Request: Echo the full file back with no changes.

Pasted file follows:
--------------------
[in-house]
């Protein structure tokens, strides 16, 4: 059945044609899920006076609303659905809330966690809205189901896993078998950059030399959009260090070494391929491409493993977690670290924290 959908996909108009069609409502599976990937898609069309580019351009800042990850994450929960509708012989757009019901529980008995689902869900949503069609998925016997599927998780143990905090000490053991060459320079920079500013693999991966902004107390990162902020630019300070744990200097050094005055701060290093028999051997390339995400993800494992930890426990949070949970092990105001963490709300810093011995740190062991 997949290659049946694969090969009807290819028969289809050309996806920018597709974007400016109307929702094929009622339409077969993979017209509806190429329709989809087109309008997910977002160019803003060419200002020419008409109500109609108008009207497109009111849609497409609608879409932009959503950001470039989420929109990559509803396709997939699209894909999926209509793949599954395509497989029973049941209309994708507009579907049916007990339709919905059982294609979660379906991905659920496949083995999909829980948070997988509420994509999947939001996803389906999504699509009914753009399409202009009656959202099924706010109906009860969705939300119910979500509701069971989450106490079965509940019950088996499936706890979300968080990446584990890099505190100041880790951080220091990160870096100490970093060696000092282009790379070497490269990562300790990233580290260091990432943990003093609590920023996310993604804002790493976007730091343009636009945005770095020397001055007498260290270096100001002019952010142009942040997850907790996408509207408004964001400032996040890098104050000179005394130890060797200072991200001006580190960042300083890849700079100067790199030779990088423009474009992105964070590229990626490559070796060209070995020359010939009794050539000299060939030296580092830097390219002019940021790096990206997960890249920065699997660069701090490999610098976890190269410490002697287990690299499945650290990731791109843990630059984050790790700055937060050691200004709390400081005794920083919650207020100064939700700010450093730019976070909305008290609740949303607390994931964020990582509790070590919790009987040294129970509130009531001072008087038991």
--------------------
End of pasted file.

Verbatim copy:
[in-house]
């Protein structure tokens, strides 16, 4: 059945044609899920006076609303659905809330966690809205189901896993078998950059030399959009260090070494391929491409493993977690670290924290 959908996909108009069609409502599976990937898609069309580019351009800042990850994450929960509708012989757009019901529980008995689902869900949503069609998925016997599927998780143990905090000490053991060459320079920079500013693999991966902004107390990162902020630019300070744990200097050094005055701060290093028999051997390339995400993800494992930890426990949070949970092990105001963490709300810093011995740190062991 997949290659049946694969090969009807290819028969289809050309996806920018597709974007400016109307929702094929009622339409077969993979017209509806190429329709989809087109309008997910977002160019803003060419200002020419008409109500109609108008009207497109009111849609497409609608879409932009959503950001470039989420929109990559509803396709997939699209894909999926209509793949599954395509497989029973049941209309994708507009579907049916007990339709919905059982294609979660379906991905659920496949083995999909829980948070997988509420994509999947939001996803389906999504699509009914753009399409202009009656959202099924706010109906009860969705939300119910979500509701069971989450106490079965509940019950088996499936706890979300968080990446584990890099505190100041880790951080220091990160870096100490970093060696000092282009790379070497490269990562300790990233580290260091990432943990003093609590920023996310993604804002790493976007730091343009636009945005770095020397001055007498260290270096100001002019952010142009942040997850907790996408509207408004964001400032996040890098104050000179005394130890060797200072991200001006580190960042300083890849700079100067790199030779990088423009474009992105964070590229990626490559070796060209070995020359010939009794050539000299060939030296580092830097390219002019940021790096990206997960890249920065699997660069701090490999610098976890190269410490002697287990690299499945650290990731791109843990630059984050790790700055937060050691200004709390400081005794920083919650207020100064939700700010450093730019976070909305008290609740949303607390994931964020990582509790070590919790009987040294129970509130009531001072008087038991």